The portrait painter Jean-Baptiste Perronneau was born in 1714 in Paris. He is one of the most famous pastel portraitists of his age. Perronneau first learned the art of copperplate engraving with Laurent Cars (1699–1771). He may have possibly later been a student of Charles-Joseph Natoire (1700–77) and the portrait painter François-Hubert Drouais (1727–75).
In 1746, the artist had his salon début with a pastel portrait. In 1753, he became a full member of the Académie Royale de peinture et de sculpture. The portraits of Jean-Baptiste Oudry (1686–1755) and Lambert-Sigisbert Adam the Elder (1700–59) served him as the admissions pieces. In the following year, Jean-Baptiste Perronneau married the daughter of the miniaturist Louis Fr. Aubert.
Starting in 1755, the artist mainly sought his clientele in the provinces and in other countries. Among other places, Jean-Baptiste Perronneau was active in Bordeaux, Orleans, Toulouse, Abbeville, and Lyon, as well as Italy, Holland, England, and Russia. However, he still continued to frequently spend time in Paris. Perronneau competed with the portraitist Maurice Quentin de La Tour (1704–88), who especially had the aristocracy as his clients. On the other hand, Perroneau’s models came almost exclusively from the bourgeois milieu that included Drouais, Cars, Oudry, and Gabriel Huquier (1695–1772), as well as the architects Jean-Michel Chevotet (1698-1772) and Robert Soyer and the collector Thomas-Aignan Desfriches (1715–1800). After 1779, the portraitist no longer exhibited his works in the salon.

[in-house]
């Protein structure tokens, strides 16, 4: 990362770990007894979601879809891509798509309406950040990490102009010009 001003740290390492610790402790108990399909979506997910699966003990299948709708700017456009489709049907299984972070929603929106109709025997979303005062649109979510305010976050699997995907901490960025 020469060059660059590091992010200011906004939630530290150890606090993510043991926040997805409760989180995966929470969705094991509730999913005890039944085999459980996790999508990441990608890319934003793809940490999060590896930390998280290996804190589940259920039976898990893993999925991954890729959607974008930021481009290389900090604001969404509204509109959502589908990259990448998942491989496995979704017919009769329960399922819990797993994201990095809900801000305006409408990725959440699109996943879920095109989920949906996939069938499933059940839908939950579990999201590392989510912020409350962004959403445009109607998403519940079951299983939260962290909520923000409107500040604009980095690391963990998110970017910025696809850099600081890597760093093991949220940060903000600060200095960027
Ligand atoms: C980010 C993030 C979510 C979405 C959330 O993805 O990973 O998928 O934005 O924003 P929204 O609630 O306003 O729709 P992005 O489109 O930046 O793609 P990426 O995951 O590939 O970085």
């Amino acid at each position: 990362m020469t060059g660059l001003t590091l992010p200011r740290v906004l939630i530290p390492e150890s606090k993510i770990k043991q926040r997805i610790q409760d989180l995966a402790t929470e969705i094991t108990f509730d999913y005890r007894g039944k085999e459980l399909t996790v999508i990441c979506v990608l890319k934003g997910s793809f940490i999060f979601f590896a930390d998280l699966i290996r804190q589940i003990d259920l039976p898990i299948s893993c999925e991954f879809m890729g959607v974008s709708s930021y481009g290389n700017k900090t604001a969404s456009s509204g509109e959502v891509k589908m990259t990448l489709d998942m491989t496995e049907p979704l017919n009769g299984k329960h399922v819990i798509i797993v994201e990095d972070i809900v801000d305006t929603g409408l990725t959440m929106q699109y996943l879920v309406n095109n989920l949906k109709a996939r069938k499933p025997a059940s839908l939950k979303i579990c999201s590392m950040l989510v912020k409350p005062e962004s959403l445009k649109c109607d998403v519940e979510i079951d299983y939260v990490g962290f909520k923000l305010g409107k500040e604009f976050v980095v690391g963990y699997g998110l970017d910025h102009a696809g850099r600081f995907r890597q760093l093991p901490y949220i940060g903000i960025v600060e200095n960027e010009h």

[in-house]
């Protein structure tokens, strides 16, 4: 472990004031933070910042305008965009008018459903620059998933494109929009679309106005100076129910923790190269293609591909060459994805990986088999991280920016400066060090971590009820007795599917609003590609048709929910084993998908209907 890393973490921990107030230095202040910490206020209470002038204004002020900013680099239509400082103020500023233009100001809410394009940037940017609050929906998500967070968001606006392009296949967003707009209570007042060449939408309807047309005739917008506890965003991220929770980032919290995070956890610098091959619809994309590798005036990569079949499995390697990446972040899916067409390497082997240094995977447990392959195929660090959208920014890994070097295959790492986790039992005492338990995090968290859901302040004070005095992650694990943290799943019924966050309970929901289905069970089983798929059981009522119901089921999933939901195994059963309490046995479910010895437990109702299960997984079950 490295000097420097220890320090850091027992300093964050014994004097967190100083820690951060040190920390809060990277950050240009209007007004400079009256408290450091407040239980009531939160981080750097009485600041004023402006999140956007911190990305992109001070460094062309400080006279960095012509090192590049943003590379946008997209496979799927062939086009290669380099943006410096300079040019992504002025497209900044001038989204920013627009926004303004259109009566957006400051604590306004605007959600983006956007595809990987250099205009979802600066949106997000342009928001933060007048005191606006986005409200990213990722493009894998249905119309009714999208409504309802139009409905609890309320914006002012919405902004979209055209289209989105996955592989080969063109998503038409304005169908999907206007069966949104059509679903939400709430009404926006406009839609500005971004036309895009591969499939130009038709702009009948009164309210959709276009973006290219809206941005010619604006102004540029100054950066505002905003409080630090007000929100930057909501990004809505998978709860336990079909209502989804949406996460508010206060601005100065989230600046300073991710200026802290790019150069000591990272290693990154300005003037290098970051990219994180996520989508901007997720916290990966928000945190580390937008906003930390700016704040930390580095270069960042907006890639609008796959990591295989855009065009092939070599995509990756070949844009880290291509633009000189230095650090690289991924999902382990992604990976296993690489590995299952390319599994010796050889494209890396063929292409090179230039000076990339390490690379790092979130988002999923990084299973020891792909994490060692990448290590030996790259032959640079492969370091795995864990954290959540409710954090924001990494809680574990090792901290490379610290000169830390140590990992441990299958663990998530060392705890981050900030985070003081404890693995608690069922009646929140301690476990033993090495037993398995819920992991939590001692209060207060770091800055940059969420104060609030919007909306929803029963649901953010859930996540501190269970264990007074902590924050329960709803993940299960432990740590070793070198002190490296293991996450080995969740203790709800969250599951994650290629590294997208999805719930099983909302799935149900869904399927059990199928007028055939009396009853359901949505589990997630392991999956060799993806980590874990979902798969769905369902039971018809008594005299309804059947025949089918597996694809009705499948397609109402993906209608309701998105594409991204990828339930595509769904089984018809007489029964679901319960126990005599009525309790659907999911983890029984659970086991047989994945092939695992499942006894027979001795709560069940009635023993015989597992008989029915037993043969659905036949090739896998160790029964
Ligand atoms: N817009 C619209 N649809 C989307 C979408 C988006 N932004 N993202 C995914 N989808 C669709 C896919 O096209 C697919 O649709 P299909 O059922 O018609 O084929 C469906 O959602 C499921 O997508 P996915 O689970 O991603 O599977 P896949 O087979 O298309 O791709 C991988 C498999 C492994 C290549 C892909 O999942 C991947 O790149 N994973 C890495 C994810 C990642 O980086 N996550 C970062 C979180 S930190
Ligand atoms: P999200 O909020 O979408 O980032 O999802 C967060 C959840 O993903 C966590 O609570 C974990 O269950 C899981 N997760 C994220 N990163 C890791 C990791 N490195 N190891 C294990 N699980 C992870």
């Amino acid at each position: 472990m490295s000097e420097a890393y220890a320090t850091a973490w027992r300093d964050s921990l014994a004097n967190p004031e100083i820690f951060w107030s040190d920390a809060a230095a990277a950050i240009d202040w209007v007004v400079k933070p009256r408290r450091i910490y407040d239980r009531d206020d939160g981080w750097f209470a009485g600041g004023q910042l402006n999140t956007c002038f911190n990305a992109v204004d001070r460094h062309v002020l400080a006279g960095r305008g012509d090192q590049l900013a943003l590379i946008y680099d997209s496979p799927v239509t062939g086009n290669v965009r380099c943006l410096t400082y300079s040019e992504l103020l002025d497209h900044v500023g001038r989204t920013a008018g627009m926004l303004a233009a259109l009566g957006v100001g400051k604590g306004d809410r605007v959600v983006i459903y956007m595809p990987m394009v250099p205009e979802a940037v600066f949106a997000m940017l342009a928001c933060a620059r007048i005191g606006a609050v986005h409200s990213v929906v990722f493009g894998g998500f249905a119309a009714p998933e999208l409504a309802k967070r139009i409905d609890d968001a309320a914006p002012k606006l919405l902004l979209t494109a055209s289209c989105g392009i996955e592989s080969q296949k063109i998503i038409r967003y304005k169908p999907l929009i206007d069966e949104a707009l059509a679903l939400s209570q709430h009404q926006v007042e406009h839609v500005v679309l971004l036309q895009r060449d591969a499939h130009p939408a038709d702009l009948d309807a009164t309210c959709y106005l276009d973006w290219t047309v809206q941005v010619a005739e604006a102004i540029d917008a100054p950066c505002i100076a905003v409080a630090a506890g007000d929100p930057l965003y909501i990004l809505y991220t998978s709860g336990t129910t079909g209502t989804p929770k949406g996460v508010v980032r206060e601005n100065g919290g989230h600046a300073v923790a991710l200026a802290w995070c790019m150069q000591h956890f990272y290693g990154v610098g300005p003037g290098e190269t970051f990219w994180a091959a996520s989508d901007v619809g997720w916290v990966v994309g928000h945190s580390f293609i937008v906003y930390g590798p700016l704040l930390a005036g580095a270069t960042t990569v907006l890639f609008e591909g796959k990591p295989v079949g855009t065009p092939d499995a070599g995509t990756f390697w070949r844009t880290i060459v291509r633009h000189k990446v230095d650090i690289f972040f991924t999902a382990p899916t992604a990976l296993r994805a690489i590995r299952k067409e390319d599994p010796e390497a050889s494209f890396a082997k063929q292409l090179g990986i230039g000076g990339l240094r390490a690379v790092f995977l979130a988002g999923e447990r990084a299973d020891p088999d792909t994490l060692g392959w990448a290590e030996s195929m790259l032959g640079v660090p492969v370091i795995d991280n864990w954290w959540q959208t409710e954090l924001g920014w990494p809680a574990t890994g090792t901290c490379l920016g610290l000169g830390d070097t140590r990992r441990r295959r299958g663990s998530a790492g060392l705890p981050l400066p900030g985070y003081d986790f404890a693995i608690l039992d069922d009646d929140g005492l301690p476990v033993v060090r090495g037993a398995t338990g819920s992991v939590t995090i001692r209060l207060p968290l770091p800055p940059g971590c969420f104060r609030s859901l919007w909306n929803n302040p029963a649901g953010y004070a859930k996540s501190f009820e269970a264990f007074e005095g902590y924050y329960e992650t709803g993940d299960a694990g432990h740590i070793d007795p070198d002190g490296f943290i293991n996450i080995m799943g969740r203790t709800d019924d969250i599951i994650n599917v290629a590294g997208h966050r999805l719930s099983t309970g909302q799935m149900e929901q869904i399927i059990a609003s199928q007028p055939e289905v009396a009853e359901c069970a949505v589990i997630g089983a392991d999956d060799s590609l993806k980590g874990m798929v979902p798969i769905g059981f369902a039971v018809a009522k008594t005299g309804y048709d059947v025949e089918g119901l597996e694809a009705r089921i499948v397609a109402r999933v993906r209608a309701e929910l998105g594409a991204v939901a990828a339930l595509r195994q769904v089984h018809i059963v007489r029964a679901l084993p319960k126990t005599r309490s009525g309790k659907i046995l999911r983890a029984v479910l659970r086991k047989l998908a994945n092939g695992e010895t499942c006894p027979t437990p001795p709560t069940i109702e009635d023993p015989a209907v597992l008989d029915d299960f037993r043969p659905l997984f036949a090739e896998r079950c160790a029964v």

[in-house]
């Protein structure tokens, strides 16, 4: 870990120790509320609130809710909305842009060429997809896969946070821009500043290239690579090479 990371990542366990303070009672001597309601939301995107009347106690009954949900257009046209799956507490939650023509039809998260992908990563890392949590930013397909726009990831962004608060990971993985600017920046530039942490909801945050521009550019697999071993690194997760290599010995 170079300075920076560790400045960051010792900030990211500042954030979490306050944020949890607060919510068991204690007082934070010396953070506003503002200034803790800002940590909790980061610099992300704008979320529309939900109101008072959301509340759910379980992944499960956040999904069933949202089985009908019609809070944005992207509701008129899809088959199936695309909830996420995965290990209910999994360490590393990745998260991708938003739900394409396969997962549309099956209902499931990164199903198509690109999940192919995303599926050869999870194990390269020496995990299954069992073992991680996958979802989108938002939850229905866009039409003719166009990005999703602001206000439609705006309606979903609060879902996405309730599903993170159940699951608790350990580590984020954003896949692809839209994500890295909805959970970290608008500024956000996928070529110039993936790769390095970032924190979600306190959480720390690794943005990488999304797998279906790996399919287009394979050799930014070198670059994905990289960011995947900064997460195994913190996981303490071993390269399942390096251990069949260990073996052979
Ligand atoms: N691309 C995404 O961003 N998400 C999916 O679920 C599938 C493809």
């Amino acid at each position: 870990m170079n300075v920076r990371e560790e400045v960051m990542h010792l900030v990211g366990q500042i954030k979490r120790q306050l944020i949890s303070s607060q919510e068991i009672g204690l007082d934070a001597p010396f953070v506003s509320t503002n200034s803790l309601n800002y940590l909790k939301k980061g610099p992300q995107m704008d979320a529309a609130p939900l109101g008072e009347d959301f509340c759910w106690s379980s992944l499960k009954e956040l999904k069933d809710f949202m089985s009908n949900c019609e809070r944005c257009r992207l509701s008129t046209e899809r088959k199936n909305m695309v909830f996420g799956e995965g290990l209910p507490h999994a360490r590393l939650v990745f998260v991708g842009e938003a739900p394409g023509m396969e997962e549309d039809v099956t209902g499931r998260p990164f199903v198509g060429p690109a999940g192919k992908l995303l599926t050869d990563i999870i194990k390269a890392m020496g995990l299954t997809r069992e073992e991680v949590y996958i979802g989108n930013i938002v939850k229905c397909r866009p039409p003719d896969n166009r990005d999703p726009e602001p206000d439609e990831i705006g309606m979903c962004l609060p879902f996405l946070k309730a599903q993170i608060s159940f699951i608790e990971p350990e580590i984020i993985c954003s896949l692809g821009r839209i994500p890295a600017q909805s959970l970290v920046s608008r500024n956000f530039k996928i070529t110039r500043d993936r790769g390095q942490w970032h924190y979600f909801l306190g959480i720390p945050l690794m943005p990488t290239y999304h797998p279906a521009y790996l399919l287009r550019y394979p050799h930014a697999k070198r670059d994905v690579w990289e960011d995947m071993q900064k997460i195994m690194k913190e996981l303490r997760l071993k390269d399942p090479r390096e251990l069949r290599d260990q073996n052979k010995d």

Jean-Baptiste Perronneau died on November 19, 1783 in Amsterdam.